■ Windows SmartScreen Windows SmartScreen is a safety feature that uses application reputation-based technologies to help protect Windows users from malicious software. This browser-independent technology checks any new application before installation, blocking potentially high-risk applications that have not yet established a reputation. The Windows SmartScreen app reputation feature works with the SmartScreen feature in the default Windows browser, which also protects users from websites seeking to acquire personal information such as user names, passwords, and billing data.

An all-new feature in Windows 10, Credential Guard, uses virtualization-based security to isolate secrets (including domain passwords) so that only privileged system software can access them. This feature prevents common credential-theft attacks such as Pass-The-Hash and Pass-The-Ticket. Credential Guard must be enabled for each PC in an organization and works only with Windows 10 Enterprise edition.

Windows 10 adds information-protection capabilities that make it possible to protect corporate data even on employee-owned devices. Network administrators can define policies that automatically encrypt sensitive information, including corporate apps, data, email, and the contents of intranet sites. Support for this encryption is built into common Windows controls, such as Open and Save dialog boxes.

For tighter security, administrators can create lists of apps that are allowed to access encrypted data as well as those that are denied access—a network administrator might choose to deny access to a consumer cloud file-storage service, for example, to prevent sensitive files from being shared outside the organization.

Two features should be of significant interest to anyone with responsibility for sensitive enterprise data:
■ Enterprise Data Protection This feature is an evolution of Remote Business Data Removal (RBDR), a feature introduced in Windows 8.1 and significantly enhanced for Windows 10. Using this feature, administrators can mark and encrypt corporate content to distinguish it from ordinary user data. Policies control what employees can do with data marked as such, and when the relationship between the organization and the user ends, the encrypted corporate data is no longer available to the now-unauthorized user. This is a significant new feature, due to arrive in Windows 10 in 2016 but not available in current releases.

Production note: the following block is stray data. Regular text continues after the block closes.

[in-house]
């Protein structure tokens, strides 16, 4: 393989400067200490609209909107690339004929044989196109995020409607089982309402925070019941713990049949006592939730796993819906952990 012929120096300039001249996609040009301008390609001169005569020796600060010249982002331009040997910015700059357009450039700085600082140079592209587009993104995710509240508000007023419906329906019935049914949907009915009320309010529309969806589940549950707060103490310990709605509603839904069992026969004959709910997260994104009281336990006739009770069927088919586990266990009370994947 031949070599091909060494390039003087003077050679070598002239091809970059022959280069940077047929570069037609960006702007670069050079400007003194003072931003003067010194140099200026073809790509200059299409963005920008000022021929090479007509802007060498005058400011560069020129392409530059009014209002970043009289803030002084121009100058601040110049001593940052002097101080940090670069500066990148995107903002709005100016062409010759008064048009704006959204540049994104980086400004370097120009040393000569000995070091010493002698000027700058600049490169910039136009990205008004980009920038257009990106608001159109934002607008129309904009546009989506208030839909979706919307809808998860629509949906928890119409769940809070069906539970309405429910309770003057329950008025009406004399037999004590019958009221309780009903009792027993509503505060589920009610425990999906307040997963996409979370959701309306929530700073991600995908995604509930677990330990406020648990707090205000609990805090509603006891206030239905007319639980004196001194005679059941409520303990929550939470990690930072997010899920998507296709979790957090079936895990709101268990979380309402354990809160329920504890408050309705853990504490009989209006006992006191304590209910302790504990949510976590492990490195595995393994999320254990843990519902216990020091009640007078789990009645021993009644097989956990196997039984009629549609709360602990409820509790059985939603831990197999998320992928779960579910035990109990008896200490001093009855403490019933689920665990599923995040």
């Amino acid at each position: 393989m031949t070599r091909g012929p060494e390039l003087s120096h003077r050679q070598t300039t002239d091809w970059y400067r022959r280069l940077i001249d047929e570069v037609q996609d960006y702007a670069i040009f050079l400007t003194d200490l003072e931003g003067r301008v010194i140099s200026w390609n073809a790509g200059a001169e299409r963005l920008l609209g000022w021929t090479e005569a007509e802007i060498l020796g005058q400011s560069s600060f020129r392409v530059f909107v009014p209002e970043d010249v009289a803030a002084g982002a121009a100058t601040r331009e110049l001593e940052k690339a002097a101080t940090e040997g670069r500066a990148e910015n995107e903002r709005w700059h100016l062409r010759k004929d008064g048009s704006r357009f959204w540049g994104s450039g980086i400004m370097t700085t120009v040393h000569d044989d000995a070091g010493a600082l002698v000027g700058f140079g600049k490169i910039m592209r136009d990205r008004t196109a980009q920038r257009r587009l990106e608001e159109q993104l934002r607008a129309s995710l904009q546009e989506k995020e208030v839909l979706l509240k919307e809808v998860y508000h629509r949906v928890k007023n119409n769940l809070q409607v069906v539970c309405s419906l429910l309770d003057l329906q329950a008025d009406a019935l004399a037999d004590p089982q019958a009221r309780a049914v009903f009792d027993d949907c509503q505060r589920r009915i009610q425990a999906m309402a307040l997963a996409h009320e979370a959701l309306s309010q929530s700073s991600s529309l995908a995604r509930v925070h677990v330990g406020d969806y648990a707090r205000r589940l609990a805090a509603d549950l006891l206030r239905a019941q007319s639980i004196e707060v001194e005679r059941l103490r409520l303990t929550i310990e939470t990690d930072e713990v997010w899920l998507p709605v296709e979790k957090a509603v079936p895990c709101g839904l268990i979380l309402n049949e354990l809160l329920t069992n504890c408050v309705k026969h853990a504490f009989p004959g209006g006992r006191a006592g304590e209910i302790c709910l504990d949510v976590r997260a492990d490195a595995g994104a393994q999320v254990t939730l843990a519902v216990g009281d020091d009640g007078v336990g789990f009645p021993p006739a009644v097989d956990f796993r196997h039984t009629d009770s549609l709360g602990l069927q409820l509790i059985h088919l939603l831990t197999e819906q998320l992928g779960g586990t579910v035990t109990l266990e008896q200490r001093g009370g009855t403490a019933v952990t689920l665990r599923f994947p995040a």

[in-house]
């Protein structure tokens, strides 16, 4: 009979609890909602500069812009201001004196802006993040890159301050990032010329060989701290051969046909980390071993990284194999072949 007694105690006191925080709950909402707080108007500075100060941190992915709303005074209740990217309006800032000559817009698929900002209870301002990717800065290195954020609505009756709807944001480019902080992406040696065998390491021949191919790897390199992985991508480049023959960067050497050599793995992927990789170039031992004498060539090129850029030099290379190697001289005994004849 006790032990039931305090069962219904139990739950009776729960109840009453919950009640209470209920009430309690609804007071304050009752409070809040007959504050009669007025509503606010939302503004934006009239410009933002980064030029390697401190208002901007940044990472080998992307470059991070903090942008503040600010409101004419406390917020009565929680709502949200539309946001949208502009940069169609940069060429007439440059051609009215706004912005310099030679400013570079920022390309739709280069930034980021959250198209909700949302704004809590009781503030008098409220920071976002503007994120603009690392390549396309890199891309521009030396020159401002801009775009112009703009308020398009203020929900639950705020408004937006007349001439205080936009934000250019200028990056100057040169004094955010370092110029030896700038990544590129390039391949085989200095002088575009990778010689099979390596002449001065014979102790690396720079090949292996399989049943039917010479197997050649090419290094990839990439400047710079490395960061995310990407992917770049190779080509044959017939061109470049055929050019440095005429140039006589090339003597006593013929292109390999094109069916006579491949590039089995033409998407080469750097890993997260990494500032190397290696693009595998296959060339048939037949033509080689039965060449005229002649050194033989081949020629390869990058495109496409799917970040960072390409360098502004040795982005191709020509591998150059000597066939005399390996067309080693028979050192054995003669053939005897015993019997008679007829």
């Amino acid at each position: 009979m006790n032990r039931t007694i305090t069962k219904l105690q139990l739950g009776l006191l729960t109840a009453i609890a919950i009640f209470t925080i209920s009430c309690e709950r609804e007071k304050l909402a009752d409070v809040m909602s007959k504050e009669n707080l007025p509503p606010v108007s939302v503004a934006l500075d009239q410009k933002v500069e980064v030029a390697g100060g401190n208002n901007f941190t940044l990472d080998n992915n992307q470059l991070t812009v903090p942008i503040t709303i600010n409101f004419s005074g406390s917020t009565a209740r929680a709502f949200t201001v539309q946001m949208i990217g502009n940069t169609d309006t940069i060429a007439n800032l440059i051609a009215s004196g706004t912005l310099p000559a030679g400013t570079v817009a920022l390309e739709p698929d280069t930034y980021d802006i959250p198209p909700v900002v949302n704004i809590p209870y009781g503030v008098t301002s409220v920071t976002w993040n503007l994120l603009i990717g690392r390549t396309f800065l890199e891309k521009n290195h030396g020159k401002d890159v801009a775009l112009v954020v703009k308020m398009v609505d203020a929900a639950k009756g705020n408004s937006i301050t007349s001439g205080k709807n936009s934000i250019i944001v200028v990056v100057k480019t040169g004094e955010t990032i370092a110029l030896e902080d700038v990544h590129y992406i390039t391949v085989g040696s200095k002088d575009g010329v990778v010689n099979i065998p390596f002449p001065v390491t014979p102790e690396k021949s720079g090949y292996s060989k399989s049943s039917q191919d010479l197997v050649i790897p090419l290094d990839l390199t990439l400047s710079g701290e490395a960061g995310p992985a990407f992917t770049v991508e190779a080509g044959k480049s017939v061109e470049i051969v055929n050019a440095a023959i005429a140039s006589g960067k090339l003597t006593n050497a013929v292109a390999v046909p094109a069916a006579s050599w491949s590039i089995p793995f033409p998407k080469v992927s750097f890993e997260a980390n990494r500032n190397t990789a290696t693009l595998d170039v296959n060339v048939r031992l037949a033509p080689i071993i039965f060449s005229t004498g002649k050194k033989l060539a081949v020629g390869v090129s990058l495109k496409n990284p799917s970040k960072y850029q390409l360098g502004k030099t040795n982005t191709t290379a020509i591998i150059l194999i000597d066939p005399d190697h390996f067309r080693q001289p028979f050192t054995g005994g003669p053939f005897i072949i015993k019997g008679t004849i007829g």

■ Pervasive Device Encryption Device encryption is available in all editions of Windows 10. It is enabled out of the box and can be configured with additional BitLocker protection and management capability on the Pro and Enterprise editions. Devices that support the InstantGo feature (formerly known as Connected Standby) are automatically encrypted and protected when using a Microsoft account.

Organizations that need to manage encryption can easily enable additional BitLocker protection options and manageability to these devices. On unmanaged Windows 10 devices, BitLocker Drive Encryption can be turned on by the user, with the recovery key saved to a Microsoft account.
BitLocker in Windows 10 supports encrypted drives, which are hard drives that come pre-encrypted from the manufacturer. On this type of storage device, BitLocker offloads the cryptographic operations to hardware, increasing overall encryption performance and decreasing CPU and power consumption.

On devices without hardware encryption, BitLocker encrypts data more quickly than you’ve grown accustomed to in Windows 7 environments. With BitLocker, you can choose to encrypt only the used space on a disk instead of the entire disk. In this configuration, free space is encrypted when it’s first used. This results in a faster, less disruptive encryption process so that enterprises can provision BitLocker quickly without an extended time commitment.

A final security measure is appropriate for organizations with high-security needs, such as regulated industries, defense contractors, and government agencies concerned about online espionage. With Windows 10 Enterprise edition, administrators will be able to use the Device Guard feature to completely lock down devices so that they’re unable to run untrusted code.

In this configuration, the only apps that will be allowed to run are those signed by a Microsoft-issued, code-signing certificate. That includes any app from the Windows Store as well as desktop apps that an organization has submitted to Microsoft to be digitally signed. These signed apps also can be delivered to employees through a customized Business Store. If your enterprise uses internal line-of-business apps that are sideloaded, they will need to be signed by an enterprise certificate.

Source of Information : Microsoft Introducing Windows 10 For IT Professionals